Crested rats don’t just chew tree bark that’s poisonous enough to kill an elephant. The rabbit-sized rodents dribble and lick the toxic drool into their long rat fluff for a weaponized hairdo. Yet these dangerous rats, which scientists assumed were loners, turn out to have a close and cuddly family life. They even purr.

Chewing on bark or other parts of East Africa’s arrow poison trees gives the rats toxic saliva to apply to specialized zones of fur. The toxins sink in to porous, easily detached hairs on the rat’s flanks. Any predator foolish enough to bite a Lophiomys imhausi gets a hairy mouthful of bitter toxins that human poachers use on arrows for hunting big game.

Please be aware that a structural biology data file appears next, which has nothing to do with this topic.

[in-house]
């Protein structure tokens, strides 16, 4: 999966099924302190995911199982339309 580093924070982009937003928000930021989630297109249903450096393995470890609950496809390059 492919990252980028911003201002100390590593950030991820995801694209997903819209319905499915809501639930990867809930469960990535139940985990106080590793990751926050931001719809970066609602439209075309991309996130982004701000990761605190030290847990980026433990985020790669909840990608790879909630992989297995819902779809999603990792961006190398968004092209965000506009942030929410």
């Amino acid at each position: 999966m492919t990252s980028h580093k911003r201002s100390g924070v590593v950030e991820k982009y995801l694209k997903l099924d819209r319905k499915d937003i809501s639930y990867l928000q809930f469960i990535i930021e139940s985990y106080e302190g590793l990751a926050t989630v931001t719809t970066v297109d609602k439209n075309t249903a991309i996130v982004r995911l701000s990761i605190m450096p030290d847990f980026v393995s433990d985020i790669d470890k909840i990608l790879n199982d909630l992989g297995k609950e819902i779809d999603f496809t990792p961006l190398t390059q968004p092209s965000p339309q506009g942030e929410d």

The rats “have the personality of something poisonous,” says ecologist Sara Weinstein, who studied them during a Smithsonian fellowship at the Mpala Research Center in Kenya. “They can run quickly if they feel like it, but they don’t typically.” The rats are more likely to jog away from trouble or stand their ground, hissing, growling and grunting.

https://www.sciencenews.org/article/rats-poisonous-hair-fur-africa-tree-toxins-social-lives